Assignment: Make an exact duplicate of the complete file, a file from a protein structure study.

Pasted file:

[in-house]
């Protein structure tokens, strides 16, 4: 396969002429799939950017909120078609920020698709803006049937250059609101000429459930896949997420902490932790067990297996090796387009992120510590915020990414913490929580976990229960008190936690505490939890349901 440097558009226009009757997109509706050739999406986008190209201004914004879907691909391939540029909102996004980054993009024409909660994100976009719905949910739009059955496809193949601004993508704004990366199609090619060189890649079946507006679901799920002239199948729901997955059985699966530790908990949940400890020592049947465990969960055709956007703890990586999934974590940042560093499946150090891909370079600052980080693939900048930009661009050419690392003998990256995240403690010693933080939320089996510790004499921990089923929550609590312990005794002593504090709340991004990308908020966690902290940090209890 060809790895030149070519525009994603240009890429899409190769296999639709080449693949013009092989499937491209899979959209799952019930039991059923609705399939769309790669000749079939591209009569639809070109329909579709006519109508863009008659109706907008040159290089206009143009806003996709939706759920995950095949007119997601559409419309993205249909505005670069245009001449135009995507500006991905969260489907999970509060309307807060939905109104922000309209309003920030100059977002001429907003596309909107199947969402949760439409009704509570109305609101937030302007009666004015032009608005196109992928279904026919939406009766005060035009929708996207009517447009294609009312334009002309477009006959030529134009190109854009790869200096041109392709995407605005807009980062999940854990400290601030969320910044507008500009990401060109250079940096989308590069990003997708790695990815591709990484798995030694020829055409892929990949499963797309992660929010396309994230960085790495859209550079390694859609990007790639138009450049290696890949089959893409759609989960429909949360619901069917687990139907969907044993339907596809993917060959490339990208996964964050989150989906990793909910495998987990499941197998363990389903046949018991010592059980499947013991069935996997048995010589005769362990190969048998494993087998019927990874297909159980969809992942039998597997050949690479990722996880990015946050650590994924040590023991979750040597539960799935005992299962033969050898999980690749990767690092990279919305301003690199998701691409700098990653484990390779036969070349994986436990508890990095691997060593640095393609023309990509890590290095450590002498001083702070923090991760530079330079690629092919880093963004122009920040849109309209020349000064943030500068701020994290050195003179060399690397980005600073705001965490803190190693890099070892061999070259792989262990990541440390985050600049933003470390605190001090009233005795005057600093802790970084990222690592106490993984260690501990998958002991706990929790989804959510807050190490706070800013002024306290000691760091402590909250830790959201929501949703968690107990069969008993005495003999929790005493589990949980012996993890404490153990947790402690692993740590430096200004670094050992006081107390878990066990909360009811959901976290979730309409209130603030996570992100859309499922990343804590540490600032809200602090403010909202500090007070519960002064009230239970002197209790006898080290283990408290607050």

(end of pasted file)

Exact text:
[in-house]
């Protein structure tokens, strides 16, 4: 396969002429799939950017909120078609920020698709803006049937250059609101000429459930896949997420902490932790067990297996090796387009992120510590915020990414913490929580976990229960008190936690505490939890349901 440097558009226009009757997109509706050739999406986008190209201004914004879907691909391939540029909102996004980054993009024409909660994100976009719905949910739009059955496809193949601004993508704004990366199609090619060189890649079946507006679901799920002239199948729901997955059985699966530790908990949940400890020592049947465990969960055709956007703890990586999934974590940042560093499946150090891909370079600052980080693939900048930009661009050419690392003998990256995240403690010693933080939320089996510790004499921990089923929550609590312990005794002593504090709340991004990308908020966690902290940090209890 060809790895030149070519525009994603240009890429899409190769296999639709080449693949013009092989499937491209899979959209799952019930039991059923609705399939769309790669000749079939591209009569639809070109329909579709006519109508863009008659109706907008040159290089206009143009806003996709939706759920995950095949007119997601559409419309993205249909505005670069245009001449135009995507500006991905969260489907999970509060309307807060939905109104922000309209309003920030100059977002001429907003596309909107199947969402949760439409009704509570109305609101937030302007009666004015032009608005196109992928279904026919939406009766005060035009929708996207009517447009294609009312334009002309477009006959030529134009190109854009790869200096041109392709995407605005807009980062999940854990400290601030969320910044507008500009990401060109250079940096989308590069990003997708790695990815591709990484798995030694020829055409892929990949499963797309992660929010396309994230960085790495859209550079390694859609990007790639138009450049290696890949089959893409759609989960429909949360619901069917687990139907969907044993339907596809993917060959490339990208996964964050989150989906990793909910495998987990499941197998363990389903046949018991010592059980499947013991069935996997048995010589005769362990190969048998494993087998019927990874297909159980969809992942039998597997050949690479990722996880990015946050650590994924040590023991979750040597539960799935005992299962033969050898999980690749990767690092990279919305301003690199998701691409700098990653484990390779036969070349994986436990508890990095691997060593640095393609023309990509890590290095450590002498001083702070923090991760530079330079690629092919880093963004122009920040849109309209020349000064943030500068701020994290050195003179060399690397980005600073705001965490803190190693890099070892061999070259792989262990990541440390985050600049933003470390605190001090009233005795005057600093802790970084990222690592106490993984260690501990998958002991706990929790989804959510807050190490706070800013002024306290000691760091402590909250830790959201929501949703968690107990069969008993005495003999929790005493589990949980012996993890404490153990947790402690692993740590430096200004670094050992006081107390878990066990909360009811959901976290979730309409209130603030996570992100859309499922990343804590540490600032809200602090403010909202500090007070519960002064009230239970002197209790006898080290283990408290607050």